Dyer, students earn 2021 Distinguished Paper Award

May 24, 2021      By Victoria Grdina

Robert Dyer
Robert Dyer

Computer science and engineering assistant professor Robert Dyer and his students, Samuel W. Flint and Jigyasa Chauhan, were honored with a 2021 Distinguished Paper Award. 

Dyer and his students received the award for their work on investigating the use of time-based data at the 18th International Conference on Mining Software Repositories (MSR), which was held virtually this year. 

The paper, titled "Escaping the Time Pit: Pitfalls and Guidelines for using Time-Based Git Data", was co-authored by Samuel W. Flint, Jigyasa Chauhan, and Robert Dyer, and will be presented by Flint.

The paper investigates how time-based data has been used over the course of the 16 years of the MSR conference. Time data appears in artifacts such as project metadata, Git repositories and commits, issue reports, pull requests, etc. The paper first surveys 690 prior research papers published at MSR to see how researchers have used time-based data in the past, finding that at least one third of papers have utilized this kind of data. Based on those results showing that Git commit data from GitHub is the most used kind of time data, the paper then investigates potential problems with Git commit data. Utilizing the Boainfrastructure, the paper looks at potential problems with Git commit timestamps such as invalid timestamps (e.g., the number 0 or -1), timestamps that appear to be too old (before version control was commonly used) or in the future, or commits that appear to have a date older than the parent commit's date. Overall, the investigation showed thousands of potentially bad commit timestamps from hundreds of projects, often the result of automated tool use. The paper then recommends guidelines to future researchers for filtering their data to avoid these potentially invalid timestamps, such as filtering data before January 2014 and removing a small set of projects that contain a lot of bad data.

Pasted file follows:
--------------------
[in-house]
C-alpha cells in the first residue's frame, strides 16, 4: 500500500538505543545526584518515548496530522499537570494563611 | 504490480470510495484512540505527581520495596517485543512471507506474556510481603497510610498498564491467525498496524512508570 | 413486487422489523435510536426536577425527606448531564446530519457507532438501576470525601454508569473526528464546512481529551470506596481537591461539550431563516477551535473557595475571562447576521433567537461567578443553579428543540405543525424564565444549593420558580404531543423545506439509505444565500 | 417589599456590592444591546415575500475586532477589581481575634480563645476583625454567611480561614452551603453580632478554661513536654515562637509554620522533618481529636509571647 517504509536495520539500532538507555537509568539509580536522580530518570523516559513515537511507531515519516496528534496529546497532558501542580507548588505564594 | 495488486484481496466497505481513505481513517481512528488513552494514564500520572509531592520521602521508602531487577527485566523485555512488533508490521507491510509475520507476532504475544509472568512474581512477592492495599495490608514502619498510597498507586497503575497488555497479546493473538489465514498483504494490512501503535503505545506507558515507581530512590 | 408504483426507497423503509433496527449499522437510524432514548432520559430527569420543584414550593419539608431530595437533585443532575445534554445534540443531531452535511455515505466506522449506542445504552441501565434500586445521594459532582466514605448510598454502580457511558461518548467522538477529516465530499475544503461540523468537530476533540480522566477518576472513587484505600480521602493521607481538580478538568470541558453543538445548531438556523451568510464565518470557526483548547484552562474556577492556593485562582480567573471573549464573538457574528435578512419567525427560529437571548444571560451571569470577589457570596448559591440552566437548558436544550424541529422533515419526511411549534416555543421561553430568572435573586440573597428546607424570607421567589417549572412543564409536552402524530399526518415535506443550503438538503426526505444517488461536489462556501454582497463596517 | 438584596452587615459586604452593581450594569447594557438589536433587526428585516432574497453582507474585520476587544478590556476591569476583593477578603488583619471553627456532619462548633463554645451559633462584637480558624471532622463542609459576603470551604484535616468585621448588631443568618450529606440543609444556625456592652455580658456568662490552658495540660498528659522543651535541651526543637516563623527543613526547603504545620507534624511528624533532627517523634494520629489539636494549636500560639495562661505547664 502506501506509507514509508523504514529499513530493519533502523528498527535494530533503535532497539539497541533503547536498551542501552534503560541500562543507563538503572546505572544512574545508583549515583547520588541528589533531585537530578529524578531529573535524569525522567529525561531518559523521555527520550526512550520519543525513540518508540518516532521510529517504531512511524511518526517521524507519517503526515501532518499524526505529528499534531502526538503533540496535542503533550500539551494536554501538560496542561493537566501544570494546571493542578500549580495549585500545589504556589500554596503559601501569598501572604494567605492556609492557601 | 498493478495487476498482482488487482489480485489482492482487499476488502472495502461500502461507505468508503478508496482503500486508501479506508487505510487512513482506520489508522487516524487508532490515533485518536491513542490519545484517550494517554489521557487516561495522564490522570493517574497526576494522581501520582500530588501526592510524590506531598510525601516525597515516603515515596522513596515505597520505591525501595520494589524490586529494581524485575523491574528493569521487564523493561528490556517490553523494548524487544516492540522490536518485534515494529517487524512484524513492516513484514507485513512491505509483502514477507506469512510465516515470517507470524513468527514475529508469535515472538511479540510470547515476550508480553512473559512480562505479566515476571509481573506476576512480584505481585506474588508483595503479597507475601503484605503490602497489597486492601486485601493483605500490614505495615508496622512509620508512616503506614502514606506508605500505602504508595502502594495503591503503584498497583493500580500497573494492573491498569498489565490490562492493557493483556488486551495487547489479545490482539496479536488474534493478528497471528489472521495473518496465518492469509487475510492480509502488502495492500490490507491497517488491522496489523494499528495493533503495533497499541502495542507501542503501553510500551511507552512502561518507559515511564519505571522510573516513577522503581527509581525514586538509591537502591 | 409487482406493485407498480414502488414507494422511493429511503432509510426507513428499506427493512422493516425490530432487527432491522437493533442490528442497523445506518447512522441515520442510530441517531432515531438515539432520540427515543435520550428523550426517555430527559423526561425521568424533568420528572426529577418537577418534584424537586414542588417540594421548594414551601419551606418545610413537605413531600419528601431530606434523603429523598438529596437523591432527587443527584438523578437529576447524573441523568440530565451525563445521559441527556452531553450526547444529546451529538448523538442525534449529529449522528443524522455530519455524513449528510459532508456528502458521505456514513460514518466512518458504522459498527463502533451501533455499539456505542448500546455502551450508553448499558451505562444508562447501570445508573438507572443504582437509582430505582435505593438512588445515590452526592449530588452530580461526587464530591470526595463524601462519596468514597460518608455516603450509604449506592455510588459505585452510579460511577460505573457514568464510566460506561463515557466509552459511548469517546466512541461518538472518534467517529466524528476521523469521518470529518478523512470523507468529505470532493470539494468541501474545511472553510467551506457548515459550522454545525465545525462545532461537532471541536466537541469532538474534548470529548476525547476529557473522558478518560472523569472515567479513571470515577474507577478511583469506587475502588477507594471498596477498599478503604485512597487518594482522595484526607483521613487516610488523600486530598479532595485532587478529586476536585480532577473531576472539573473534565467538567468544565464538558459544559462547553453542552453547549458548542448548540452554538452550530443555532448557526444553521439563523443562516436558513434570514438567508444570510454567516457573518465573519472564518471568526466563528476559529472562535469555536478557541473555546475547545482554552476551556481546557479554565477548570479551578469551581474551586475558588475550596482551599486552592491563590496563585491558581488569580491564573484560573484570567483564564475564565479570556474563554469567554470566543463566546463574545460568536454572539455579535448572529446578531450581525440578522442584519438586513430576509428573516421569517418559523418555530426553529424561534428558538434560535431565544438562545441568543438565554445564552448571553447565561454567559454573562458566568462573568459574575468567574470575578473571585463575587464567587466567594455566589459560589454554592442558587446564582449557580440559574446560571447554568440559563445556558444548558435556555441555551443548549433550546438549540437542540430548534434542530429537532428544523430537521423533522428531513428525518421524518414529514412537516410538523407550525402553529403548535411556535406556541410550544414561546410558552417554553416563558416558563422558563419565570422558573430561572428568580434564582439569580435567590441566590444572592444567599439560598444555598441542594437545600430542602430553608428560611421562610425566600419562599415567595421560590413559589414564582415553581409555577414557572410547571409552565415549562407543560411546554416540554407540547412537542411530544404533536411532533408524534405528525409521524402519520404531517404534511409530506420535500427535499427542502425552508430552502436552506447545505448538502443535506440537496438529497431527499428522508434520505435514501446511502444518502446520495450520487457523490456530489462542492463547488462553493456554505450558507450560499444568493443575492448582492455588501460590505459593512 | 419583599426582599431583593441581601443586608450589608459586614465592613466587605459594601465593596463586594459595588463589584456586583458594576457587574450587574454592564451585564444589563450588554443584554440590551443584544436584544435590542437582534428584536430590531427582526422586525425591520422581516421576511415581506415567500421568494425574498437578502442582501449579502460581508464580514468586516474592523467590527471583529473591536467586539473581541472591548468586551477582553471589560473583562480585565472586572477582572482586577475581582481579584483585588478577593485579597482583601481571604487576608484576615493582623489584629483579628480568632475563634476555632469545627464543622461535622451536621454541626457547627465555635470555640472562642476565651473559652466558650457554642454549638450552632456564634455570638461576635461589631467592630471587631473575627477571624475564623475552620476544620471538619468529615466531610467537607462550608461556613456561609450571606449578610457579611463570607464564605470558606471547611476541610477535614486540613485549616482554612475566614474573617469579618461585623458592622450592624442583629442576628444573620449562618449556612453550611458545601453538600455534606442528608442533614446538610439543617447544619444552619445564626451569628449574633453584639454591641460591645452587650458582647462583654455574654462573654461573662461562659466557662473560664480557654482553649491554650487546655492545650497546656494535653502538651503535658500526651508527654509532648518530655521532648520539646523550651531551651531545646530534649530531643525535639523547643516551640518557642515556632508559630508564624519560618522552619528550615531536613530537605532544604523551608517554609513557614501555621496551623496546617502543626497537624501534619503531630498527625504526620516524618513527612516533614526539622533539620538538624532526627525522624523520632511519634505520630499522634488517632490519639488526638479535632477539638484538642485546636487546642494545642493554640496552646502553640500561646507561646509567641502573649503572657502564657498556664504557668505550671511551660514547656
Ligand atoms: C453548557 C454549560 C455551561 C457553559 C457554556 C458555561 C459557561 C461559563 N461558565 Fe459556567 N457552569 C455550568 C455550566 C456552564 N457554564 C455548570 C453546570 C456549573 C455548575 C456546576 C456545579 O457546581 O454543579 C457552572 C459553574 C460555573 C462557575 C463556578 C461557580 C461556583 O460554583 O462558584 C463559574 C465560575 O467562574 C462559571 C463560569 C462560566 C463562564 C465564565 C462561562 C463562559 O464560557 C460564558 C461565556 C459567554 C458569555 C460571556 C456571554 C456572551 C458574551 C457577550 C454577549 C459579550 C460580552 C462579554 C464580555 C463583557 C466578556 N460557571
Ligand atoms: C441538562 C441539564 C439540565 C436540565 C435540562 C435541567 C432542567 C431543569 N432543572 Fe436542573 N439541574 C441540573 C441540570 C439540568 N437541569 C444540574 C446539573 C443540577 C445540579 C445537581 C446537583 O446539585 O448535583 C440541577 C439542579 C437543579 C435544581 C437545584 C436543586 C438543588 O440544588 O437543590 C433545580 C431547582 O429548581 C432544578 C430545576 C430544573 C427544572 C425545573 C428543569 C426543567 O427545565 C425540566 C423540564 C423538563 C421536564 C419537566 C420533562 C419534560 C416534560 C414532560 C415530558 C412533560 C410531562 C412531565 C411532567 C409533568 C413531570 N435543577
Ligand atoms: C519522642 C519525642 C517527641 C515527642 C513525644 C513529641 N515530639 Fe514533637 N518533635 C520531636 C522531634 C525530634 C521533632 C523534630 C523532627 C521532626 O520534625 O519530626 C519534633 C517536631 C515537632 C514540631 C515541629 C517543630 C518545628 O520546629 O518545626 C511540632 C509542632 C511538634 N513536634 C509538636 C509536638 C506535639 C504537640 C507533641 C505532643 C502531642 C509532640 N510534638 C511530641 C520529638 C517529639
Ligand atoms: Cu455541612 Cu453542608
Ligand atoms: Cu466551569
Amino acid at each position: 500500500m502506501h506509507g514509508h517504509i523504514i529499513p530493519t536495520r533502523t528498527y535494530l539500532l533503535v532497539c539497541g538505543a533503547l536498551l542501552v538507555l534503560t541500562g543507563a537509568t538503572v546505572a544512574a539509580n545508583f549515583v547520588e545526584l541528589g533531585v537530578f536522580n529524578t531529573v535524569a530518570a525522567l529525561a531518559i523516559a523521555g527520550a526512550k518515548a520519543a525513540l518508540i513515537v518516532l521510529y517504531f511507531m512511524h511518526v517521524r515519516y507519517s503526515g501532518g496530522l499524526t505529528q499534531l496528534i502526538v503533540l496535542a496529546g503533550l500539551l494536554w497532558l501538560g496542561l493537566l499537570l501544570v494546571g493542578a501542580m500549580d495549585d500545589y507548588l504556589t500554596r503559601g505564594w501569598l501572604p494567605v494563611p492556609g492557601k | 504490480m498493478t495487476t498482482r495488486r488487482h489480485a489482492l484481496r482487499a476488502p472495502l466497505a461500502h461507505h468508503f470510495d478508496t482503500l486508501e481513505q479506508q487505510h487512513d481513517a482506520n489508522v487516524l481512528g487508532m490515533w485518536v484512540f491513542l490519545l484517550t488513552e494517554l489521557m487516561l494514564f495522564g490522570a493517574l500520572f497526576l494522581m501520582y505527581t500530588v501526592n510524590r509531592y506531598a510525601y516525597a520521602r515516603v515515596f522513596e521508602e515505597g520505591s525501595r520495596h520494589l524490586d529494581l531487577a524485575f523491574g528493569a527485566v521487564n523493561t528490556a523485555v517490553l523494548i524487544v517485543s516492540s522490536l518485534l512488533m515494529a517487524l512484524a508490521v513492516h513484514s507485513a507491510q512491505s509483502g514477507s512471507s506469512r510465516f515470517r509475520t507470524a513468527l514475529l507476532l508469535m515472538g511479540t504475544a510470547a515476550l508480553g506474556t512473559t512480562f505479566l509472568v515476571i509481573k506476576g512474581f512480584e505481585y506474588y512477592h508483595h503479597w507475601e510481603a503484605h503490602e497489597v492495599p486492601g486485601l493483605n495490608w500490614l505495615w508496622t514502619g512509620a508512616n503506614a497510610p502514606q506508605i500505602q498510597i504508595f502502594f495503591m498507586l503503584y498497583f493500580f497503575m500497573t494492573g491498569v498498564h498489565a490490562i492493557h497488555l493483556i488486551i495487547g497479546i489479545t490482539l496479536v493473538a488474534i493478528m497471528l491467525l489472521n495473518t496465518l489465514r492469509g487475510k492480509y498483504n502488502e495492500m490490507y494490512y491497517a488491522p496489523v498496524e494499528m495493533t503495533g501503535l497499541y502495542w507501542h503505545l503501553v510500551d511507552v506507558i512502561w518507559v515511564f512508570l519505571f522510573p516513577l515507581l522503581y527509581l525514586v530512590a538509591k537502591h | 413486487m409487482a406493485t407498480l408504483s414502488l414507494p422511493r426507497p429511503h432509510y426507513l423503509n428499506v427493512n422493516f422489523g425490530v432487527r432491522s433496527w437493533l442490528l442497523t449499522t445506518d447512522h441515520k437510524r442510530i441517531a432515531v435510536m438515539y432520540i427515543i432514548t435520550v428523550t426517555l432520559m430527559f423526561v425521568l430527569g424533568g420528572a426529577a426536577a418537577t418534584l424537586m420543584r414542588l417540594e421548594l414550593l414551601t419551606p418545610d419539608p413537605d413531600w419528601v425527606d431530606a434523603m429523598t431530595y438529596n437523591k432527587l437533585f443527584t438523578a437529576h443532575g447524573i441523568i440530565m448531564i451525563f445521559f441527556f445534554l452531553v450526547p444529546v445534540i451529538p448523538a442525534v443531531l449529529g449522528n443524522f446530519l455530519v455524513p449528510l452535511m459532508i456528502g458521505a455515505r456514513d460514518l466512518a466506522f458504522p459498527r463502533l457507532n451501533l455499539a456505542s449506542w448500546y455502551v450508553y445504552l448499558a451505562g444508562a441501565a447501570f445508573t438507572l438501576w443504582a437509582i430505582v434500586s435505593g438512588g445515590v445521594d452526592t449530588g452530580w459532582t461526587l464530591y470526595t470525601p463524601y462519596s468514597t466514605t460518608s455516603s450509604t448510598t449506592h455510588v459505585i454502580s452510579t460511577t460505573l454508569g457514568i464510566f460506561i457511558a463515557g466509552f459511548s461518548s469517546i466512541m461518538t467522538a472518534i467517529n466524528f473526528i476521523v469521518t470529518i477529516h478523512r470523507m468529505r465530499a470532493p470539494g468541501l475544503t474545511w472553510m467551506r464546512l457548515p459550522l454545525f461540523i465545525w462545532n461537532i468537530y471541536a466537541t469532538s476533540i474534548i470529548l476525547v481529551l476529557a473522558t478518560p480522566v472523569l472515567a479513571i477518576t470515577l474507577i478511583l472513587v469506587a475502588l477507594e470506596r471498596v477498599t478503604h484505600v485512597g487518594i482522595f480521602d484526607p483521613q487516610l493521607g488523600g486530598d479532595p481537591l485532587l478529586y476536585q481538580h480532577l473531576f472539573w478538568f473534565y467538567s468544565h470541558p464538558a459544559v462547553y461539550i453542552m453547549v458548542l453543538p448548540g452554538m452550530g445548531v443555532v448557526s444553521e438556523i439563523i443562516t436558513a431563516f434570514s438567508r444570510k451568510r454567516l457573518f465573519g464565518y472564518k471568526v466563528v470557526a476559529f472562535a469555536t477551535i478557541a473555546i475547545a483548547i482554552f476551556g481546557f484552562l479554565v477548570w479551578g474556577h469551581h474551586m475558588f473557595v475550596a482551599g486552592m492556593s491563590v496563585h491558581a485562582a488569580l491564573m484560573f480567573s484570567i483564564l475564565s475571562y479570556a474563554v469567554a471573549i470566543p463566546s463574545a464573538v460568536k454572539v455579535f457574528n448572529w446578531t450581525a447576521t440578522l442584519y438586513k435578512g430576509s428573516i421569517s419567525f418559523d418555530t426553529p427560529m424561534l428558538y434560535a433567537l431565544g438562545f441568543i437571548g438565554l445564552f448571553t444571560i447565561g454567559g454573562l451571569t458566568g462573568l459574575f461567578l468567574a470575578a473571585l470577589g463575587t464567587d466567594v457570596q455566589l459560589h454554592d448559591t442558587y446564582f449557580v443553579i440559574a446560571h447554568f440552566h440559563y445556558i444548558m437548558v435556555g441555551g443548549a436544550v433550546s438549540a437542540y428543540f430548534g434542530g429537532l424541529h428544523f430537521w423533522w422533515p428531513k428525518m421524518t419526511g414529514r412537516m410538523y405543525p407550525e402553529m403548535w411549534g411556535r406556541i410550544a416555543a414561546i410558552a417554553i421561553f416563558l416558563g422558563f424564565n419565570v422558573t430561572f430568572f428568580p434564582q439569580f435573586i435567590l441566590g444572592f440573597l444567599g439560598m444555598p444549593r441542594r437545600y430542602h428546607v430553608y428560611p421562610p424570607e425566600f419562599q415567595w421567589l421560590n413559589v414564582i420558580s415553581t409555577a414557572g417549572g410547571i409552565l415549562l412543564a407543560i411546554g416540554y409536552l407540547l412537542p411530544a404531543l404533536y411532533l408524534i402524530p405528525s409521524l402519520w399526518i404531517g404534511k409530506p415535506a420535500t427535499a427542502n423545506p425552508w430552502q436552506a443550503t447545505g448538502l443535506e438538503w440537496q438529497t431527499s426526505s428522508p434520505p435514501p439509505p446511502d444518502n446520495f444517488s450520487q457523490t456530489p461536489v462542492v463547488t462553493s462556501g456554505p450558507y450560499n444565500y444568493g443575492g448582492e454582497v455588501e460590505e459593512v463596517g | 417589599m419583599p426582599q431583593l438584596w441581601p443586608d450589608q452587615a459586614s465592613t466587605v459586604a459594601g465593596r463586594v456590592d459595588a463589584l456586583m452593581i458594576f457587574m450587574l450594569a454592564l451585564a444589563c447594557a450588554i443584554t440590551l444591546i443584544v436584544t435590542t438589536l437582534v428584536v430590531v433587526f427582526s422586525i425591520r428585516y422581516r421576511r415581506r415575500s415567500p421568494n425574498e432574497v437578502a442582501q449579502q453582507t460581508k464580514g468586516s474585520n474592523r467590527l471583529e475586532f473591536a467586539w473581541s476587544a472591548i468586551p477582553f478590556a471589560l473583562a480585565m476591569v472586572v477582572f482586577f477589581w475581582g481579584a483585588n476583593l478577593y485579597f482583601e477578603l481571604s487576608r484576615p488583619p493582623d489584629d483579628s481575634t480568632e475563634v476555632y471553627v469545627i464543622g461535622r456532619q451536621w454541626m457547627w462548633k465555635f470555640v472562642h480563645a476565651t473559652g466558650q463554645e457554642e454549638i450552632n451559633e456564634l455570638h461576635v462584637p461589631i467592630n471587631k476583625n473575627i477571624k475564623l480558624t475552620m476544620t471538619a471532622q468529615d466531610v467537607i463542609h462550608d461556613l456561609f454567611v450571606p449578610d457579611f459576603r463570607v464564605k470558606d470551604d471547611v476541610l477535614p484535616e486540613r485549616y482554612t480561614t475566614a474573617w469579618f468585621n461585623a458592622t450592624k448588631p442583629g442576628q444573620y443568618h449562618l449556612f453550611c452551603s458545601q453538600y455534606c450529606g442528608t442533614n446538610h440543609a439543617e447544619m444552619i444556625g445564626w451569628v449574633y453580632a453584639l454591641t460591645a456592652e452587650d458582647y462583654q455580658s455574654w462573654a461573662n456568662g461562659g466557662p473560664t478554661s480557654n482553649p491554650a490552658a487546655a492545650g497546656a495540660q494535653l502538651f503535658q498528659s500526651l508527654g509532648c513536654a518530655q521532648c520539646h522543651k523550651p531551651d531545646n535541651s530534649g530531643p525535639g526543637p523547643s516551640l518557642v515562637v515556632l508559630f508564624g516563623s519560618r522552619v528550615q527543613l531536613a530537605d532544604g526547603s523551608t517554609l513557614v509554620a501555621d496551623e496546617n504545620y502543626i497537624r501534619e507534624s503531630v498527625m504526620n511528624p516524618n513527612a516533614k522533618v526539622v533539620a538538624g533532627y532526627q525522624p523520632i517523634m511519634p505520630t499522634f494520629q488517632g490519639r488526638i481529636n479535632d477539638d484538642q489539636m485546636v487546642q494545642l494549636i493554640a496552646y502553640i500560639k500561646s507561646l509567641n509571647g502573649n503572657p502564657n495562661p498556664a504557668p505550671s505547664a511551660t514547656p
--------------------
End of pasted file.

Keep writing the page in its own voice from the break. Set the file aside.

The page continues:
Dyer is a member of ESQuaReD, or The Laboratory for Empirically-based Software Quality Research and Development. Flint, a co-author of the paper, is a first year Ph.D. student working in the field of empirical software engineering. Chauhan, a co-author of the paper, is a first year master's student working in the field of empirical software engineering and data mining.

View the full presentationpaper preprintconference schedule, and the paper's dataset.

The International Conference on Mining Software Repositories (MSR) is the premier international forum for researchers and practitioners from academia, industry, and government to present, discuss, and debate the most recent ideas, experiences, and challenges in mining software repository data, such as that found on GitHub.